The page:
THE CRP AT 30: December 2015 is the 30th anniversary of the nations most successful voluntary conservation program. First and foremost CRP is aimed at controlling erosion. It also provides wildlife habitat. And its an economic program to take some cropland out of production, raising corn and bean prices.
THE CRP AT 30: December 2015 is the 30th anniversary of the nation's most successful voluntary conservation program. First and foremost CRP is aimed at controlling erosion. It also provides wildlife habitat. And it's an economic program to take some cropland out of production, raising corn and bean prices.
As of September 2015, 24.2 million acres were enrolled in CRP in the U.S. CRP also is protecting more than 170,000 stream miles with riparian forest and grass buffers, enough to go around the world seven times. For an interactive tour of CRP success stories from across the U.S., visit, or follow on Twitter at #CRPis30.

Changing with the times: CRP is 30 years old

"Over the past 30 years, farmers, ranchers, conservationists, hunters, fishermen and other outdoor enthusiasts have made CRP one of the most successful conservation programs in the history of the country," says Vilsack. "Today, CRP continues to make major environmental improvements to water and air quality. This is another longstanding example of how ag production can work hand-in-hand with efforts to improve the environment and increase wildlife habitat."

Participants in CRP establish long-term, resource-conserving plant species, such as approved grasses or trees (known as "covers") to control soil erosion, improve water quality and develop wildlife habitat on marginally productive farmland. In return, FSA provides participants with rental payments and cost-share assistance. In times when commodity prices are low, enrolling sensitive lands in CRP can be especially attractive to farmers and ranchers, as it softens the economic hardship for landowners at the same time that it provides ecological benefits.

Farmers with expiring contracts need to evaluate options

Contract duration is between 10 and 15 years. The long-term goal of the program is to re-establish native plant species on marginal ag lands for the primary purpose of preventing soil erosion and improving water quality and related benefits of reducing loss of wildlife habitat.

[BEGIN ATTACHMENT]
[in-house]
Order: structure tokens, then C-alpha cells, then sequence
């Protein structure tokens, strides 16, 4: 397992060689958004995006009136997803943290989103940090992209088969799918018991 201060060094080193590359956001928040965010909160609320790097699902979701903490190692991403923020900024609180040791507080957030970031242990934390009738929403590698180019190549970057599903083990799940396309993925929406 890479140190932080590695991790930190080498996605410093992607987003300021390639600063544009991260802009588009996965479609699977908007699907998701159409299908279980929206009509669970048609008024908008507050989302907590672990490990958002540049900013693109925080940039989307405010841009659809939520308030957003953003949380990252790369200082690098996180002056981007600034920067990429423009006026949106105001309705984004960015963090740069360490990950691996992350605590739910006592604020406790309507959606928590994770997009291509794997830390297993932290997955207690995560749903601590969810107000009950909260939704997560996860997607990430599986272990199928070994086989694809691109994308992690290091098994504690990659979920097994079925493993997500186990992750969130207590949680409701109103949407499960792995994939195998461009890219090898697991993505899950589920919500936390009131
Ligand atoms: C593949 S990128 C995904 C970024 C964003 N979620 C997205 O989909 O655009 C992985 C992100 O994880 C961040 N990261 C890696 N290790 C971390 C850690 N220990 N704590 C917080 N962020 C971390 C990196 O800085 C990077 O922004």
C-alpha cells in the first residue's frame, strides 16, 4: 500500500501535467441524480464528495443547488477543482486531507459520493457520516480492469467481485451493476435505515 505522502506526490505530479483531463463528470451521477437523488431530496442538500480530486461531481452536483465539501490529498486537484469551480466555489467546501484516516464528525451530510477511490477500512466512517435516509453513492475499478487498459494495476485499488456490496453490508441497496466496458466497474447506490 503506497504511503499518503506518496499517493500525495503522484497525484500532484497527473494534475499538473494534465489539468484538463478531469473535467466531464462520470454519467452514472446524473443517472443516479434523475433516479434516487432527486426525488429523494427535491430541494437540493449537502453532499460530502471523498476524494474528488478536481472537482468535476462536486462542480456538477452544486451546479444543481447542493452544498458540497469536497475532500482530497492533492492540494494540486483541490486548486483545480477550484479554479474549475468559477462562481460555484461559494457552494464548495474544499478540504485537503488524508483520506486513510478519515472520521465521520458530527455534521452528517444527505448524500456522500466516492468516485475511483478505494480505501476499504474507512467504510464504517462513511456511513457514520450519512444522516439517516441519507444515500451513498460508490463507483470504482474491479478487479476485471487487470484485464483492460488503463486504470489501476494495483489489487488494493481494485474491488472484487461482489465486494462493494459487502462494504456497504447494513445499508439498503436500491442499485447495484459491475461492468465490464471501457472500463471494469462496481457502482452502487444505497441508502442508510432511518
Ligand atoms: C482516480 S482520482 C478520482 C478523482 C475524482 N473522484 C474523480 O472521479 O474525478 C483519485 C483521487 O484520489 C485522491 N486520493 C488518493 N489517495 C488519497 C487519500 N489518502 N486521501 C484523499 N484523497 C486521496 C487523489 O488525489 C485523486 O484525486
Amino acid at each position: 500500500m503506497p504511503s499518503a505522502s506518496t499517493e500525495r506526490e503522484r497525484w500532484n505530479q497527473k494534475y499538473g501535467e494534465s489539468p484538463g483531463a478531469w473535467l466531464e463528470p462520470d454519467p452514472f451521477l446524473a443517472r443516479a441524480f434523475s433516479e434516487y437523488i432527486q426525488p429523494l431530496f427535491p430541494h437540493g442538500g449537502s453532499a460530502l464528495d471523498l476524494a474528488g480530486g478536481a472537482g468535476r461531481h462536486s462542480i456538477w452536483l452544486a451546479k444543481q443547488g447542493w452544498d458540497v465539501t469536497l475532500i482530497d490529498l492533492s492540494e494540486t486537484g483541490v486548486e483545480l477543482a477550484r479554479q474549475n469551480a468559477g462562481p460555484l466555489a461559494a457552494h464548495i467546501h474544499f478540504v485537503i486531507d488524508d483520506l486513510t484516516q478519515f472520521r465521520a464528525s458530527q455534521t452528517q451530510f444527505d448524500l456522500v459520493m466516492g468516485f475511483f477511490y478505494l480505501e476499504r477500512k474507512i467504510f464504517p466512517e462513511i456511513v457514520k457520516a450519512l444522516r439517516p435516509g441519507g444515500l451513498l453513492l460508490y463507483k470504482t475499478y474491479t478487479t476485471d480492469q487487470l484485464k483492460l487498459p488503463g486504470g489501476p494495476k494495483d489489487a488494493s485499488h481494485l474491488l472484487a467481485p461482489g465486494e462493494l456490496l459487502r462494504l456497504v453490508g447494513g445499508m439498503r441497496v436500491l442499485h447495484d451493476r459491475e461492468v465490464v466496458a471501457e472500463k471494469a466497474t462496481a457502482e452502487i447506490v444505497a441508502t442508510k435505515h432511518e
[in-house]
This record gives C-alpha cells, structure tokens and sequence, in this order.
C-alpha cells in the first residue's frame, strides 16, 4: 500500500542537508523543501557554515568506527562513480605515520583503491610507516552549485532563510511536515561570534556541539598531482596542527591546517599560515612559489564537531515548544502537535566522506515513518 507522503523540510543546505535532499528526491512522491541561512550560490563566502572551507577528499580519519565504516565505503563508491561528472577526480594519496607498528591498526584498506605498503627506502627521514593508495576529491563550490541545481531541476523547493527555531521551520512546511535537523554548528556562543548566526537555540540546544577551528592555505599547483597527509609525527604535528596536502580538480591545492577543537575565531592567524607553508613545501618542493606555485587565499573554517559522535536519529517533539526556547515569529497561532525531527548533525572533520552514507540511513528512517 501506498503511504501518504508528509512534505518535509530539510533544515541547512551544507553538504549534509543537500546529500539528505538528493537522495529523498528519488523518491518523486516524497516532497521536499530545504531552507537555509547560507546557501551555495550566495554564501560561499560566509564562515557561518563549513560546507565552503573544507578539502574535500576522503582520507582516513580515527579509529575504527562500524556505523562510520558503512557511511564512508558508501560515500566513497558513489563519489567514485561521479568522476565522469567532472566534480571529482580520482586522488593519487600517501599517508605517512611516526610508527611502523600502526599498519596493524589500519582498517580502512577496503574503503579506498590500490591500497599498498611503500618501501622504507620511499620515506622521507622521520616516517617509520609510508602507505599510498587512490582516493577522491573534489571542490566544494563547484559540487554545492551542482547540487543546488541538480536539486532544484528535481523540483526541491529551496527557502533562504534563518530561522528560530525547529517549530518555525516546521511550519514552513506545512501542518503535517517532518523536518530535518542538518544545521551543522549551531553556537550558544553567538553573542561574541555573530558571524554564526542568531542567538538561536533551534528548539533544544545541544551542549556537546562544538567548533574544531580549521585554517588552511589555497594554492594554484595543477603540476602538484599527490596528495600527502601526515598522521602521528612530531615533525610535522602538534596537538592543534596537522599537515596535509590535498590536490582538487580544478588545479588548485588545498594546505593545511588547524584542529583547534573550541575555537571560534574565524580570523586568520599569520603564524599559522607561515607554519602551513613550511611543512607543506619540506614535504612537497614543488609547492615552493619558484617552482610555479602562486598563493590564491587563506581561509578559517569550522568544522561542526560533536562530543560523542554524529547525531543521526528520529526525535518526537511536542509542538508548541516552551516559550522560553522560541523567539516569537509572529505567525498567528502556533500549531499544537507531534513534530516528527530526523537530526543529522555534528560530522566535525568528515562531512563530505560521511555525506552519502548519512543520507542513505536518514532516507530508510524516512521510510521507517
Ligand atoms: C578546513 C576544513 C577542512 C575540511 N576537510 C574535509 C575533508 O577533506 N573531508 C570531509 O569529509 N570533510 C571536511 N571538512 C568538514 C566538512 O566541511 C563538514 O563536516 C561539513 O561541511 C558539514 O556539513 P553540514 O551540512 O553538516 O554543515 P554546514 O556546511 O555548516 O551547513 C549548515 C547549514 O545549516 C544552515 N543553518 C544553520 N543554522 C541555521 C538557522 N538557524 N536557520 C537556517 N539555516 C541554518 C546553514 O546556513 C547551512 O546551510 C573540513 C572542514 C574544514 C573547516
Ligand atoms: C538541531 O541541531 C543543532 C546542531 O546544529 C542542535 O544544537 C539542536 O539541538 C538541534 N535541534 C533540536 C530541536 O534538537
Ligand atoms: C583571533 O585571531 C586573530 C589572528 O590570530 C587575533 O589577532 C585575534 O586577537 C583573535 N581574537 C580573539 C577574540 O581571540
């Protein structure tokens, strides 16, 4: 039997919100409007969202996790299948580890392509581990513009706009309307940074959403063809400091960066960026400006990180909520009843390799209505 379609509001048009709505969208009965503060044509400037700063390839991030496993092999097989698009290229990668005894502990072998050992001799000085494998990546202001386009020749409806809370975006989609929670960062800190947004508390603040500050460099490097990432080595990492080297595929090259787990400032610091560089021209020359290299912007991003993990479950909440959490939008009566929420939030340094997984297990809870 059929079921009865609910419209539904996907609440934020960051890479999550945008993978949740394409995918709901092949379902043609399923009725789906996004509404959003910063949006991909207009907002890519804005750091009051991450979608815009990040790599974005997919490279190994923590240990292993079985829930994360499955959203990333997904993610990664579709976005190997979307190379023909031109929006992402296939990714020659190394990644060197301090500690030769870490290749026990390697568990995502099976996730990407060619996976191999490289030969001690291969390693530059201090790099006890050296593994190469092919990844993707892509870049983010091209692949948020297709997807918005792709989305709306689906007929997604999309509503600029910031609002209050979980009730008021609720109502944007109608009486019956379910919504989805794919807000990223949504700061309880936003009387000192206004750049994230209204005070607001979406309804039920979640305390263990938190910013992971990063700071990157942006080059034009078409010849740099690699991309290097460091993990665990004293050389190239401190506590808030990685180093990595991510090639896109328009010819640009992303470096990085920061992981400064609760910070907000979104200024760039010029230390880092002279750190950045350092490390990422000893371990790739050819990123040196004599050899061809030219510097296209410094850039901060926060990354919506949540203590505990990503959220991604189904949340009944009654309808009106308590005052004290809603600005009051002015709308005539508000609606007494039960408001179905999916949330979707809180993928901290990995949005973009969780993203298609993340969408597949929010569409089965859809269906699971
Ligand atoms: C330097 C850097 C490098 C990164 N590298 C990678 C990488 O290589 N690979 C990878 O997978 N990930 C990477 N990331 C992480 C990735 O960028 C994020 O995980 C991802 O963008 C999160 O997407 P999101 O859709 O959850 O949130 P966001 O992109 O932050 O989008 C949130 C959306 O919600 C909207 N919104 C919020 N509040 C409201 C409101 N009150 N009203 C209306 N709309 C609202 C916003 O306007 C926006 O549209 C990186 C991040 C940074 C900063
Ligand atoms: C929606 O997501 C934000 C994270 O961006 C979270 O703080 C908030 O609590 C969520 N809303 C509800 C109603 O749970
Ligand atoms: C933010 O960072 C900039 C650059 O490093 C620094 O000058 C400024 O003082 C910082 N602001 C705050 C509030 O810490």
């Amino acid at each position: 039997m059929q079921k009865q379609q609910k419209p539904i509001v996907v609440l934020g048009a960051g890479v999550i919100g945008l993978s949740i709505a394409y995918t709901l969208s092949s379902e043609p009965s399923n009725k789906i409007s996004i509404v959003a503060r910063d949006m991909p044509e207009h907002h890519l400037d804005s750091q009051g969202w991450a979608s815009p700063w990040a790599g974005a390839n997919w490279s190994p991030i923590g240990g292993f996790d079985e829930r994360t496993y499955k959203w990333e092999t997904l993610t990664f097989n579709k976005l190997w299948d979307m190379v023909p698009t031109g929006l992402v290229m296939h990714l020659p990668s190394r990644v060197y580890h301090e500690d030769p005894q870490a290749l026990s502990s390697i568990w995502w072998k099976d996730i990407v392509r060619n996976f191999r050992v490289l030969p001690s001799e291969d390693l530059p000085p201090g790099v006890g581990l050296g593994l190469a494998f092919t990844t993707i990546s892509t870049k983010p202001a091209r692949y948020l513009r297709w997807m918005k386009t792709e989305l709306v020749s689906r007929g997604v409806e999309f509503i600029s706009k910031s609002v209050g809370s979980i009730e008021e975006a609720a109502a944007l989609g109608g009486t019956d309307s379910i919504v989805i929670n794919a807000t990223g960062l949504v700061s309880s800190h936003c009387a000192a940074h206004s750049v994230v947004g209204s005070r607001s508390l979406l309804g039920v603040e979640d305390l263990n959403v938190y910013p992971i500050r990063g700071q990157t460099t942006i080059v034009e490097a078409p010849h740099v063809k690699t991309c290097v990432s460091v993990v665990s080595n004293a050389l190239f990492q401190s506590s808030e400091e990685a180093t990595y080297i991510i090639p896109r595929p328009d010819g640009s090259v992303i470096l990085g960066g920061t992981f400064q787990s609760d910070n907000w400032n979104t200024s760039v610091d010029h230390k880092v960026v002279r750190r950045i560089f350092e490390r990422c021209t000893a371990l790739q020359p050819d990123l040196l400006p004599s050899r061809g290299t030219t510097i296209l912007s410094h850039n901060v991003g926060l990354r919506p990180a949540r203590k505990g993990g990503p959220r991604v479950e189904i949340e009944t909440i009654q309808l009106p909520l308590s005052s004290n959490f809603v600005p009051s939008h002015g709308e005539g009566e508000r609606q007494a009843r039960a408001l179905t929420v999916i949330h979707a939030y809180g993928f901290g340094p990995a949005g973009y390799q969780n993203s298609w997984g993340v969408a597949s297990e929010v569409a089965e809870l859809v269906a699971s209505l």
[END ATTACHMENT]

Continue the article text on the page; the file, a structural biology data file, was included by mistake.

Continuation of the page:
Contracts on 1.64 million acres of CRP are set to expire on Sept. 30, 2016. Producers with expiring contracts or producers with environmentally sensitive land are encouraged to evaluate their options under CRP.

For 30 years, CRP has provided various benefits

Since it was first established on Dec. 23, 1985, the Conservation Reserve Program has:

* Prevented more than 9 billion tons of soil from eroding, enough soil to fill 600 million dump trucks

* Reduced nitrogen and phosphorous runoff relative to annually tilled cropland by 95% and 85% respectively

* Sequestered an annual average of 49 million tons of greenhouse gases, equal to taking 9 million cars off the road

* Since 1996, CRP has created nearly 2.7 million acres of restored wetlands

For more information about FSA conservation programs, visit a local FSA office or at 1300 Clark St, Cambridge, OH.  740-432-5621

The CRP program was re-authorized by the 2014 Farm Bill, which builds on historic economic gains in rural America over the past six years, while achieving meaningful reform and billions of dollars in savings for taxpayers. Since enactment, USDA has made significant progress to implement each provision of this critical legislation, including providing disaster relief to farmers and ranchers; strengthening risk management tools; expanding access to rural credit; funding critical research; establishing innovative public-private conservation partnerships; developing new markets for rural-made products; and investing in infrastructure, housing, and community facilities to help improve quality of life in rural America. For more information, visit

Friday, December 18, 2015

4R program

Ban Lifted

Department of Agriculture: Director David Daniels and State Veterinarian Tony Forshey on Thursday announced the lifting of a ban on bird shows prompted by concerns over spreading avian flu, or Highly Pathogenic Avian Influenza.  The order, which impacted the Ohio State Fair and dozens of county fairs across the state, was issued June 2 in the wake of a national outbreak and was originally to remain in place until April 2016.

"Ohio is home to more than 50 million domestic birds which makes our state particularly vulnerable to an outbreak. Thankfully, the disease never took hold here," Director Daniels said in a statement. "I believe this is a justification of the steps taken by our producers and exhibitors to mitigate the risk of an outbreak."

There were no confirmed cases of the disease in Ohio even though more than 48 million birds nationally were affected nationally last year, ODA reported. On November 18, the World Organization for Animal Health issued a final report on the outbreaks, deemed them resolved and declared the U.S. to be free of avian influenza for the time being.

"I would like to extend a sincere thank you to OSU Extension and the youth exhibitors for their understanding and to their advisors for turning this unfortunate outbreak into an important educational moment," Mr. Daniels said.